The Water Stopper
At the Texas Society of Architects convention in Fort Worth last year I came across an interesting product marketed by Best Bath Systems called the Water Stopper.
The Water Stopper is a 1-3/8″ tall rubber fin that can be installed at the entry to an accessible shower to prevent water from flowing out of the enclosure. The fin is flexible enough that it is supposed to flatten down to 1/4″ when a wheelchair rolls over it. It seems like a great solution, but does it comply with the ADAAG?
Roll-in showers are not permitted to have curbs and smaller transfer-type showers are permitted to only have 1/2″ high curbs. If you are retrofitting a shower or if you have a lousy tile guy, you will likely have water spilling from the shower enclosure and flowing into your bedroom. This is a common problem.
From the ADAAG (1991) – 4.21.7 Curbs. If provided, curbs in shower stalls 36 in by 36 in (915 mm by 915 mm) shall be no higher than 1/2 in (13 mm). Shower stalls that are 30 in by 60 in (760 mm by 1525 mm) minimum shall not have curbs.
From the revised ADA/ABAAG (2004) – 608.7 Thresholds. Thresholds in roll-in type shower compartments shall be 1/2 inch (13 mm) high maximum in accordance with 303. In transfer type shower compartments, thresholds 1/2 inch (13 mm) high maximum shall be beveled, rounded, or vertical. EXCEPTION: A threshold 2 inches (51 mm) high maximum shall be permitted in transfer type shower compartments in existing facilities where provision of a 1/2 inch (13 mm) high threshold would disturb the structural reinforcement of the floor slab.
My thoughts on the Water Stopper:
- The ADAAG does not prohibit new technologies. We should always be on the lookout for creative solutions.
- The prohibition on curbs was intended for hard curbs. The old ADAAG refers to curbs, the revised ADAAG calls them thresholds and is a bit less restrictive, but neither guideline refers to flexible or removable systems.
- The Water Stopper does not seem to limit the function of a wheelchair. Although I did not perform any scientific studies, I shared the product with several wheelchairs users who had no problems rolling over it.
- The Water Stopper is supposed to be easy to remove (It attaches with a pre-installed glue strip). The fact that it can be removed isn’t a plus for transient lodging, but in assistive living or within a residential facility where the occupant is more permanent the adaptability is a good thing.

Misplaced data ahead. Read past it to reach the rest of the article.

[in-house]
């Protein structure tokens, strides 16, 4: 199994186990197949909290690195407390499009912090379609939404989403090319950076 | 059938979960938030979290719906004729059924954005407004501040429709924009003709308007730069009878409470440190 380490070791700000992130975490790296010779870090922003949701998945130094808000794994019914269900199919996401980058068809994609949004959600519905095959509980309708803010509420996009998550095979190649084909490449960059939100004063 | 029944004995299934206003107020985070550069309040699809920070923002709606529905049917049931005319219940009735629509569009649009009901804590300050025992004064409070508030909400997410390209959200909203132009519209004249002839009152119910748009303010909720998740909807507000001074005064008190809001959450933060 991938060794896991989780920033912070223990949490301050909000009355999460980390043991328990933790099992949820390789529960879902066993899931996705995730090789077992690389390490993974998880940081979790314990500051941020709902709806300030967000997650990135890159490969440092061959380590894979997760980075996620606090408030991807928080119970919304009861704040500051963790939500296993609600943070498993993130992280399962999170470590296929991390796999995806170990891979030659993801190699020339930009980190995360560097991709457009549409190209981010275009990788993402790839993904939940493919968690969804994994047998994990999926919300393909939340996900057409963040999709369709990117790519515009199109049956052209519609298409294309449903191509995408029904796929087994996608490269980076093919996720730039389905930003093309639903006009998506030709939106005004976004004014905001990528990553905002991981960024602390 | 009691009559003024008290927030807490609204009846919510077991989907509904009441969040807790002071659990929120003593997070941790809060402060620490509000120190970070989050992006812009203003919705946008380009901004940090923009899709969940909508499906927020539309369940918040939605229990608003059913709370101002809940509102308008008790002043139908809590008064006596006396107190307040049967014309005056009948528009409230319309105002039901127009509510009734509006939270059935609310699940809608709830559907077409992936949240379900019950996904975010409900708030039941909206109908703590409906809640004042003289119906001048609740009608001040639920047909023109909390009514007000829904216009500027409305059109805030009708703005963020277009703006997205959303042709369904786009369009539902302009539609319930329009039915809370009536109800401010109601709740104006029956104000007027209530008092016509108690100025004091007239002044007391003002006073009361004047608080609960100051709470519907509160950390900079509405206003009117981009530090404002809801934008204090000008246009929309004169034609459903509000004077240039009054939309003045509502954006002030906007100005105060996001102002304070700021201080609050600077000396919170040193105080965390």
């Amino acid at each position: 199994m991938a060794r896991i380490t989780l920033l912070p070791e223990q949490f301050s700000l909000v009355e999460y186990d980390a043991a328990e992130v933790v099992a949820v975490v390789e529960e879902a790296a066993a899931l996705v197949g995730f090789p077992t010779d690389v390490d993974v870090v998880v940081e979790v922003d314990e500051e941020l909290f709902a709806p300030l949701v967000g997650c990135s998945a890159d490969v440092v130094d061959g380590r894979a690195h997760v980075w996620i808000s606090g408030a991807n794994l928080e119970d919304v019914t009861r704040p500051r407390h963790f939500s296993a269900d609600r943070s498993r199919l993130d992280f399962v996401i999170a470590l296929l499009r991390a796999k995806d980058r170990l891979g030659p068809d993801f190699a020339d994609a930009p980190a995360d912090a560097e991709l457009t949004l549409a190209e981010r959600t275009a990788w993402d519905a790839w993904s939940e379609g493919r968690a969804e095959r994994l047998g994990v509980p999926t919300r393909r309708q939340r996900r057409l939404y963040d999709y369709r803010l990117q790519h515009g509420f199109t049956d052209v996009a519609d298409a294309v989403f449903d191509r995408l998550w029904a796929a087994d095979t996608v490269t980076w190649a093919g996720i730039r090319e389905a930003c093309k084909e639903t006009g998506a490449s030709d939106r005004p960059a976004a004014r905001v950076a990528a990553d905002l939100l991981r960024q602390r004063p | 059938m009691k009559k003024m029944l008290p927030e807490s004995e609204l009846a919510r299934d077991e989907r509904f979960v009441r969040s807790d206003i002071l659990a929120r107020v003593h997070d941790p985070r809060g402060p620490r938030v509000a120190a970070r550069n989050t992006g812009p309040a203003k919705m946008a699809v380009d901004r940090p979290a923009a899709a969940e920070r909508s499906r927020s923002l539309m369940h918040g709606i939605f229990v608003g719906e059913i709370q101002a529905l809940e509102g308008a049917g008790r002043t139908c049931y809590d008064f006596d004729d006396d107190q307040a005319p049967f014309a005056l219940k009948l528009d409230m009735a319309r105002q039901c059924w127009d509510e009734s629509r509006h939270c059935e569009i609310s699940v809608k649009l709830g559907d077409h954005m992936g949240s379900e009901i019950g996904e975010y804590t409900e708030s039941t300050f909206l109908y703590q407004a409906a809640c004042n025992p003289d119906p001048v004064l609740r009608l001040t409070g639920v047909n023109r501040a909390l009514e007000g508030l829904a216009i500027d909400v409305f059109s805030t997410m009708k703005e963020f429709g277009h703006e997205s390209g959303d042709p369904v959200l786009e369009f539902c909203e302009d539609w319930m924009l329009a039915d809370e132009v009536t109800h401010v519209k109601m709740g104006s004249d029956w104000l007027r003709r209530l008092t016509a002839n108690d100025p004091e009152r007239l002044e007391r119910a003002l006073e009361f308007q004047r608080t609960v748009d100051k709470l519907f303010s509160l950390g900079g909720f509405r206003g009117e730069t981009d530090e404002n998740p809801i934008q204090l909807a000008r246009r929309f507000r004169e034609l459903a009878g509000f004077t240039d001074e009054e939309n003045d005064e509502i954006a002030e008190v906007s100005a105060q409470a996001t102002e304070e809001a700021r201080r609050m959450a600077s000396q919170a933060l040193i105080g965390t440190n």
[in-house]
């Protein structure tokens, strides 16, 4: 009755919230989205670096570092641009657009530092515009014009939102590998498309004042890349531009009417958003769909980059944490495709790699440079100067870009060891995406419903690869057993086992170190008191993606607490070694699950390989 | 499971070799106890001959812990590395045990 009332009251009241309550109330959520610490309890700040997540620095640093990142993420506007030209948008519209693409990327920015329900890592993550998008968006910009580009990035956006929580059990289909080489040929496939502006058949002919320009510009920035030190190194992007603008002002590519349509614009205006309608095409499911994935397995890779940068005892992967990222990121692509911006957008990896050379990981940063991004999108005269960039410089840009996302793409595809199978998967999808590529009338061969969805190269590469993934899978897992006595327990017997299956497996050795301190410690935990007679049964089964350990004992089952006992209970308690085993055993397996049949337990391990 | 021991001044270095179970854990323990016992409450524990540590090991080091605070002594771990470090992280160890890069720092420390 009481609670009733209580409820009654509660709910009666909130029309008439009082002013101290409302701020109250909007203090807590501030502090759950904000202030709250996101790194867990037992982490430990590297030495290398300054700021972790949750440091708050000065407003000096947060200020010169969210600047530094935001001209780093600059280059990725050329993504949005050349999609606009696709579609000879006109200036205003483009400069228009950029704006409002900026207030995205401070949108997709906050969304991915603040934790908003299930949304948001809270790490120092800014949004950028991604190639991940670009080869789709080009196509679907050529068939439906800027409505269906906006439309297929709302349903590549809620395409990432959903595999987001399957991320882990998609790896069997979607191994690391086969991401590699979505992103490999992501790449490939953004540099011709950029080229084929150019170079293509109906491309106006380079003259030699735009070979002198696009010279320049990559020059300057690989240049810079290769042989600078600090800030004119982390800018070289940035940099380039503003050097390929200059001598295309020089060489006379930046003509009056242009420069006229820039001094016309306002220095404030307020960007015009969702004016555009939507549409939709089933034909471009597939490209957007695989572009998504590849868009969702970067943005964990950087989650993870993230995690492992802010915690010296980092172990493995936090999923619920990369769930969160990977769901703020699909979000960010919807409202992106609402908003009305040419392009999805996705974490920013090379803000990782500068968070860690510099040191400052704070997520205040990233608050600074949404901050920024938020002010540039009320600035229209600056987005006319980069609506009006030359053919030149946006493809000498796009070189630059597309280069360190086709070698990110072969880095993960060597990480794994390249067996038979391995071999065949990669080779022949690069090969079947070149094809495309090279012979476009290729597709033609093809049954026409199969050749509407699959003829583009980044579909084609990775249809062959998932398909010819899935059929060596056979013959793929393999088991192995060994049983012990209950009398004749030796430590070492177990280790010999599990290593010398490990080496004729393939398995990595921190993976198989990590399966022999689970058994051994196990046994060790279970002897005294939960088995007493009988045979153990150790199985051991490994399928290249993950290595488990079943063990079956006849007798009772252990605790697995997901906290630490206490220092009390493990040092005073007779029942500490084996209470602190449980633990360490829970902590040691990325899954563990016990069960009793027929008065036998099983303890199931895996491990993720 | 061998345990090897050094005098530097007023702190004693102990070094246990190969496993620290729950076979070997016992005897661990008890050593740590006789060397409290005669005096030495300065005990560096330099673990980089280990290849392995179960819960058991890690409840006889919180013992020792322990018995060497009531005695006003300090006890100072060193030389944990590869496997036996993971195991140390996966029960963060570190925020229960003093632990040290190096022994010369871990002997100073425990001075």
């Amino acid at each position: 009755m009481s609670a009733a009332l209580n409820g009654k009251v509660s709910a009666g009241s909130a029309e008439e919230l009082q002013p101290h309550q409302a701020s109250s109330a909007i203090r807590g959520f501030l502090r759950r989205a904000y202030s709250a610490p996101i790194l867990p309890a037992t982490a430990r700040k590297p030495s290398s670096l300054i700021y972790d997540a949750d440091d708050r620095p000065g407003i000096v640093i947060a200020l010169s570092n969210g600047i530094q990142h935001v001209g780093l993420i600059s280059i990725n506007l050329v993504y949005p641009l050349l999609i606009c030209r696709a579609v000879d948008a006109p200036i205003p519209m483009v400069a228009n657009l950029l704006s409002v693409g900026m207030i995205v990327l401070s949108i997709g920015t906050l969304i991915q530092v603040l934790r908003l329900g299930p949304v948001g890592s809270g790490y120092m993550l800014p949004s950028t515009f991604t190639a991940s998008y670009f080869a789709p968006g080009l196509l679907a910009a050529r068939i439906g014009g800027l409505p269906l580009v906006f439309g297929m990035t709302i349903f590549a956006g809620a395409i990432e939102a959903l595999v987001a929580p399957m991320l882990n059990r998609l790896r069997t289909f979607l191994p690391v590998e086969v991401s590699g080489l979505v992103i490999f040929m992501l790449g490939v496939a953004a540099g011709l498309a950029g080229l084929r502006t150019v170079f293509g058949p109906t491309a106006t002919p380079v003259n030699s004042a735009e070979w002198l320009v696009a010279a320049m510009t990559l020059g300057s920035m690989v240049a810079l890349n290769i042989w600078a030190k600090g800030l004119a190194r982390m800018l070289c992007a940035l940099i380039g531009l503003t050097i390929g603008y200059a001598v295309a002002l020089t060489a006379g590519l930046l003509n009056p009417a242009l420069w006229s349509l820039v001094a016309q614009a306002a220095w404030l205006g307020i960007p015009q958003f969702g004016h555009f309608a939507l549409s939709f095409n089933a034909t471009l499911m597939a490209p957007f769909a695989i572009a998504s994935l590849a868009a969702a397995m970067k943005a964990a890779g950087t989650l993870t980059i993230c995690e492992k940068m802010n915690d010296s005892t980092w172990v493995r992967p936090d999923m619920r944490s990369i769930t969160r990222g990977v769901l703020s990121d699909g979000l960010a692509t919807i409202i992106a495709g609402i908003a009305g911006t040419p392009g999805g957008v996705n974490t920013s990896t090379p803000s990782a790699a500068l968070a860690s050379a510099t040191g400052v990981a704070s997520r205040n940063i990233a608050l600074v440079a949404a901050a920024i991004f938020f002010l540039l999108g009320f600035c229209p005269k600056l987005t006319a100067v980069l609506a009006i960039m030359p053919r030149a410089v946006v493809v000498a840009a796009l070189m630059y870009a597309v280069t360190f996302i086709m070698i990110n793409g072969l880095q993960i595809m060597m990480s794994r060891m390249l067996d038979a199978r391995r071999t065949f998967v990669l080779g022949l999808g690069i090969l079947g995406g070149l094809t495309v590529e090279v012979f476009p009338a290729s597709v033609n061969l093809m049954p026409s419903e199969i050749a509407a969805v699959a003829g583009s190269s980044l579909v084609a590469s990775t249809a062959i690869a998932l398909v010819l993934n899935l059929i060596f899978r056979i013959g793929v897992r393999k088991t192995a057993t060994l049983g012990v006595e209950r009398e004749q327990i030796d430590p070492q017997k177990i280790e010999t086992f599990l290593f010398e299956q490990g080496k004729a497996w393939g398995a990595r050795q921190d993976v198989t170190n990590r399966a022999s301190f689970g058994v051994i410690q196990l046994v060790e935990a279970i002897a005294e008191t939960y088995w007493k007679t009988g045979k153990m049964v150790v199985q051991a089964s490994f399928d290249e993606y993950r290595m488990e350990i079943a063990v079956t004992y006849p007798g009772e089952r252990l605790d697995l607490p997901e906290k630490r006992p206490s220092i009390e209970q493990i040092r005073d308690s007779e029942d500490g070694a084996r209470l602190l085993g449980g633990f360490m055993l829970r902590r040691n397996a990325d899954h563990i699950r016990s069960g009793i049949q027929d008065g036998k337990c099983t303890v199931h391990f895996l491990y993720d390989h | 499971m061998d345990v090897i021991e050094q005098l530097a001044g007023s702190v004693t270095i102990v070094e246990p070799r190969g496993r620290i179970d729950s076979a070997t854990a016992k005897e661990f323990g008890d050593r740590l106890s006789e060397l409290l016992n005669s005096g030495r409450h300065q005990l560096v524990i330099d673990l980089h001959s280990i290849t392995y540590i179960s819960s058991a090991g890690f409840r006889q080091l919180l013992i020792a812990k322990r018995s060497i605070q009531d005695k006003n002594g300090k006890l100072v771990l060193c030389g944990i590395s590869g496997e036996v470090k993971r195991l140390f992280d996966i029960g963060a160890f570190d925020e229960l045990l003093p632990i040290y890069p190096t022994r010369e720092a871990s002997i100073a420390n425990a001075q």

- The only reservation I had was that the 1-3/8″ height could be an issue if individuals trying to transfer into a shower get their foot hung up on the fin, but if the revised ADAAG will permit a 2″ hard curb in existing conditions, then this must not be too much of a problem. None of the wheelchair users I spoke with had any concern about it.
Best Baths has a verbal interpretation from the Access-Board that the Water Stopper is in the “spirit of the code” [sic] and I would agree with that assessment.
In my opinion, this flexible curb should be accepted as equivalent facilitation. Let me know what you think.
Nothing in these requirements prevents the use of designs, products, or technologies as alternatives to those prescribed, provided they result in substantially equivalent or greater accessibility and usability.
Advisory 103 Equivalent Facilitation. The responsibility for demonstrating equivalent facilitation in the event of a challenge rests with the covered entity. With the exception of transit facilities, which are covered by regulations issued by the Department of Transportation, there is no process for certifying that an alternative design provides equivalent facilitation.